“We hope the nation’s leaders will be able to accomplish in stages what they have been unable to do in a series of self-imposed crises: raise more revenue and significantly reduce future entitlement spending. But the fiscal cliff episode offers little encouragement,” the newspaper concluded.
Reuters and The Associated Press contributed to this report.
House Republican leadership considers a new proposal from the White House to avoid the so-called fiscal cliff "a small step in the right direction" but aides say that "there are still substantive issues that are unresolved."
The lack of an outright rejection of the White House's most recent proposal is noteworthy, hinting that both sides may be willing to come to an agreement with just 13 days until the New Year.
The reaction comes after the White House proposed Monday what they call a $2.4 trillion dollar deficit reduction package, including $1.2 trillion in new revenues and $1.22 trillion in spending reductions.
Included in the revenue increases is the expiration of the Bush-era tax rates for incomes of $400,000 and more, marking the first time the White House has moved on their stance of raising rates on incomes of $250,000 and more. The $1.2 trillion in increased revenue is also down from the $1.4 trillion in new revenues the White House included in their last proposal.
Republican leaders are looking at the White House's latest fiscal cliff proposal, which includes a $2.4 trillion dollar deficit reduction package and tax hikes on incomes over $400,000, marking the first time the Obama administration has changed its stance on tax rates. NBC's Chuck Todd reports.
But Republicans feel the package is not balanced, and say that interest savings included in the White House's $1.2 trillion in spending reductions should not be included in the proposal.
"When you attempt to use all of those interest savings in lieu of programmatic structural reforms like the ones that we've been talking about you further enhance the unbalance between revenue and spending," a Senior GOP Aide said.
Because of that, the aides say that the spending reductions included in the White House proposal only equals $850 billion, compared to the $1.3 trillion they see in revenue increases, something they say does not achieve the balance they are looking for.
Talks continued Monday as the fiscal cliff quickly approaches. Reports suggest both sides are submitting to certain concessions. NBC's Brian Williams reports.
Aides said that House Speaker John Boehner (R-OH) has agreed to allow marginal tax rates on incomes of $1 million or more to move back to the Clinton-era level of 39.6%. He would also raise revenue through limits on itemized deductions and expenditures, which they say would raise a total of around $700 billion. Aides said they would have to work out how they would raise more revenue according to the still-to-be-decided target number.
But the Republican aides said details are still lacking in how spending would be cut, and how the tax code would be reformed to achieve the increase in revenues and cuts that is eventually agreed upon.
On both sides, it appears the White House and Republicans have agreed, in principal, to make both the cuts to entitlements, and the tax increases, occur in a two-step process.
The first step would take place in January of 2013, after which the second step would take place in January of 2014, but would be so unsavory that fundamental reforms of both the tax code and entitlement programs would be far more appealing.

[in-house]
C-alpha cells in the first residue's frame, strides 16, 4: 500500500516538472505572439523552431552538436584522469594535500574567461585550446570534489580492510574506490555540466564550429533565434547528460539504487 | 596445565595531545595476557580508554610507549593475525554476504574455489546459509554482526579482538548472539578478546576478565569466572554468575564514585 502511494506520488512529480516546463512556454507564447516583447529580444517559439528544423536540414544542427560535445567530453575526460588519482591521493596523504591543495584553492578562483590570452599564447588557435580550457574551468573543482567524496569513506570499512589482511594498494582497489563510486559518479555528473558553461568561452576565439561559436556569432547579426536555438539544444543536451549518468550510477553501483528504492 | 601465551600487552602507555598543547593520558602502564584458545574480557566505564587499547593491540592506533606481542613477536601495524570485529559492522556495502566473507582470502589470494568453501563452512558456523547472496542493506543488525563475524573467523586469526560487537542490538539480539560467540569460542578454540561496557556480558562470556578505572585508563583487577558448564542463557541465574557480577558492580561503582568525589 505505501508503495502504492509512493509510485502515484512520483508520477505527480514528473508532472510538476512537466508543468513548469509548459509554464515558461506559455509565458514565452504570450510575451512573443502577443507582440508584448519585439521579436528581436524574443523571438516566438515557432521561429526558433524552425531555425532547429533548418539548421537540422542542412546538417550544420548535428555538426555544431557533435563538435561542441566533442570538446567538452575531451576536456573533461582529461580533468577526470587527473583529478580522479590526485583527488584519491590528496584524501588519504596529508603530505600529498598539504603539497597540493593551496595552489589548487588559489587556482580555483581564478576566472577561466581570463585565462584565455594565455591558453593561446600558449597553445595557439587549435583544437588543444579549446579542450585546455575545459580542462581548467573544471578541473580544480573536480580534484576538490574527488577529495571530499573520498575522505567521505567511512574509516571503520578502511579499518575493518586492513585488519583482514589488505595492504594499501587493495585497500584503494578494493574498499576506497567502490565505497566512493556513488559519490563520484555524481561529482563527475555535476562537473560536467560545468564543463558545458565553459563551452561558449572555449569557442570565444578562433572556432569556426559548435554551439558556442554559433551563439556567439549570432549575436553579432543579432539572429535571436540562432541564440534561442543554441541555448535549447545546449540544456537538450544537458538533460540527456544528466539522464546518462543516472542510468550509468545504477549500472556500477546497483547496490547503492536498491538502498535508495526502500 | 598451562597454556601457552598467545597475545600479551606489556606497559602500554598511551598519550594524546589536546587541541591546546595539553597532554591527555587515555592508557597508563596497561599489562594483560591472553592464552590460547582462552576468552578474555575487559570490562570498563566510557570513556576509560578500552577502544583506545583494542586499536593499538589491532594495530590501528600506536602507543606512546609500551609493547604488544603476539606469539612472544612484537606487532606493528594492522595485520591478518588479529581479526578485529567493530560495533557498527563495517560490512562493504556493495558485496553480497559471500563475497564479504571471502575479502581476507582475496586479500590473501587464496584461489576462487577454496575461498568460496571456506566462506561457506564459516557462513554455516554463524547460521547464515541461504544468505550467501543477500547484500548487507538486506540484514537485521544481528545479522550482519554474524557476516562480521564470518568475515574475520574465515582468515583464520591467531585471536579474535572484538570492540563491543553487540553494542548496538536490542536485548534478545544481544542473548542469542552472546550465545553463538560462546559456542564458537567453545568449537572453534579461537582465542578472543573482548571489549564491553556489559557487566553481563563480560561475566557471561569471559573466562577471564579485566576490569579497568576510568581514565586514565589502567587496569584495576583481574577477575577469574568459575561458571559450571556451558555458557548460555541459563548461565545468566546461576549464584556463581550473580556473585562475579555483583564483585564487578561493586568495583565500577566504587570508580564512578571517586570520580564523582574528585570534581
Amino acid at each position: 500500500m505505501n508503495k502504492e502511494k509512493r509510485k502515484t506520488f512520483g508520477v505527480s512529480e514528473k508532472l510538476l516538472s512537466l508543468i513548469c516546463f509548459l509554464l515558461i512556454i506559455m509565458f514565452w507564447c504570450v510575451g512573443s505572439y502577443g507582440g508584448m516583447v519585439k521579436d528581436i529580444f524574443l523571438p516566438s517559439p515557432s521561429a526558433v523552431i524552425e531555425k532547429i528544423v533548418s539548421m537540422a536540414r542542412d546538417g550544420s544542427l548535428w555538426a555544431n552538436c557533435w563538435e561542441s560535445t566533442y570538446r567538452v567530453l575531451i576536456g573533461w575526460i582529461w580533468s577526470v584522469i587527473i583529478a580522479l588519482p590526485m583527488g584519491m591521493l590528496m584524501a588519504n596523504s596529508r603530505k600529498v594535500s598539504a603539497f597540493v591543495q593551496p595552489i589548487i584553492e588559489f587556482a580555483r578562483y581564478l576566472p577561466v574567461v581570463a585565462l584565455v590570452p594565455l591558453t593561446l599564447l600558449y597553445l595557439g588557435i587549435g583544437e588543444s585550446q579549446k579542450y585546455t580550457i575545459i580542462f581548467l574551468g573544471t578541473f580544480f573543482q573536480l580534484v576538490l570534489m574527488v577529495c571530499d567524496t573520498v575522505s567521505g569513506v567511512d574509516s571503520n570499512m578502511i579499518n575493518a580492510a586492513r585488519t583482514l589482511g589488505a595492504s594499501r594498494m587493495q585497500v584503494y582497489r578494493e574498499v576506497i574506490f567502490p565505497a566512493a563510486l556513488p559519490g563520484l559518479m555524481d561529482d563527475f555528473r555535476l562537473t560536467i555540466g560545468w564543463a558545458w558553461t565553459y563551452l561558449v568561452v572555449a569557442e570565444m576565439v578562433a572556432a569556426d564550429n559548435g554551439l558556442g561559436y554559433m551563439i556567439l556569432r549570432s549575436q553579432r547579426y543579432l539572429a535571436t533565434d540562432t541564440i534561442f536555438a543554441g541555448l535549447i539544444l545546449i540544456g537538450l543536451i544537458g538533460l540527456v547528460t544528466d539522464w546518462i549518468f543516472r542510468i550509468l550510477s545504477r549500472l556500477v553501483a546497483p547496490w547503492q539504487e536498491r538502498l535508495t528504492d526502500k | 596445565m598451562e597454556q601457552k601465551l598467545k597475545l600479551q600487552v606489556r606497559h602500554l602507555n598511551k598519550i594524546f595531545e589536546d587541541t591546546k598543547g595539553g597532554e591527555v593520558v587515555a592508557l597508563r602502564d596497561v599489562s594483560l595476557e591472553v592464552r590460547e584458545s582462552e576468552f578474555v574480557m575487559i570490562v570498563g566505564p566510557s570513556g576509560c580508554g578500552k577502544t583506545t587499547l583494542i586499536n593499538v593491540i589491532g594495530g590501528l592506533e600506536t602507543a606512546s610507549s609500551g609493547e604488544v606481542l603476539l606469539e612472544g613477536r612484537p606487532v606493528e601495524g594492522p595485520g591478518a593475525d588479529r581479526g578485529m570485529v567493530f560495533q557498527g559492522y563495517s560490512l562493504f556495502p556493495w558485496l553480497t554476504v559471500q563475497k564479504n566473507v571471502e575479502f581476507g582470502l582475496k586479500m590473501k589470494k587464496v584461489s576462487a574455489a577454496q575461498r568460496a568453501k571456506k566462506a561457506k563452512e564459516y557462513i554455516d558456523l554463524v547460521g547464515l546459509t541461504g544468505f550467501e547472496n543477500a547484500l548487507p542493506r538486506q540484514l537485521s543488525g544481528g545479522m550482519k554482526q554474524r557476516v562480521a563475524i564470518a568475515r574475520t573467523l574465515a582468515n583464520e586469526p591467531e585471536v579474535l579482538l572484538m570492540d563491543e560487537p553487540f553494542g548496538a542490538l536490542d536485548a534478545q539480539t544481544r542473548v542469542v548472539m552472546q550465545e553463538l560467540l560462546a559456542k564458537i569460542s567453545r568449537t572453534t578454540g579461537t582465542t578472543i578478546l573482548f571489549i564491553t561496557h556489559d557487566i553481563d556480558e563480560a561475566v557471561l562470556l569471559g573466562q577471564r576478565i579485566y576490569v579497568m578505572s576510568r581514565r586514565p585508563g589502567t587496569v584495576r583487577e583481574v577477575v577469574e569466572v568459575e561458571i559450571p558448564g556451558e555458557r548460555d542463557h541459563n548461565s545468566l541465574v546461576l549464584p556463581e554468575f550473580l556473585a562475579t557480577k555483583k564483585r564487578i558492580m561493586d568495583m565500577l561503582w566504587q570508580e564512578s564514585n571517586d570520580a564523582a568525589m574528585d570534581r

This approach would effectively create another cliff at the end of 2013, where Congress would be forced to agree on comprehensive reforms to entitlement programs and the tax code, or face an alternative that neither side would prefer.
The Republican Leadership Aides say they are still talking to the White House, and that talks will continue in the days to come. But they were quick to say that despite the way the White House depicts their most recent proposal, it doesn't come close to the "balanced approach" they are seeking.
Either way, the aides said that the difference between the White House and Republicans are not unresolvable in the coming days.
"The issues that we're talking about are not technically difficult to resolve," one Republican Leadership Aide said, "There are not hundreds of moving parts, but they may be fundamental issues that are difficult to resolve."
Also unclear is how Republicans on Capitol Hill will react to Speaker Boehner's concession on tax rates. The House Republican conference will meet on Tuesday morning, where aides say leadership will discuss the details of the fiscal cliff negotiations.
While the mood may be icy when it comes to political sparring in Washington, there was a warm bit of good cheer in the U.S. Senate. Minnesota's Sen. Al Franken, inspired by an old grade school tradition from his childhood, organized a Secret Santa gift exchange again this year. The parties regularly tangle over government spending, but the senators did agree to a $10 spending cap for gifts.
Aides say a bipartisan group of 60 senators participated by picking names, mostly across the aisle, keeping those identities secret and then delivering small presents at a gathering over eggnog and seasonal treats Monday night.
Frank Fey / U.S. Senate Photographic Studio
Sen. Al Franken, right, speaks with colleagues during the gift exchange.
Not just any fruitcake was served -- the Senate kitchen began making fruitcake a few months ago, giving the brandy enough time to soak the cake. Due to fog that delayed some flights and therefore postponed Senate votes, some members were not able to attend the Monday party but were spotted exchanging wrapped gifts on the Senate floor late Tuesday.
Among the gifts given and received: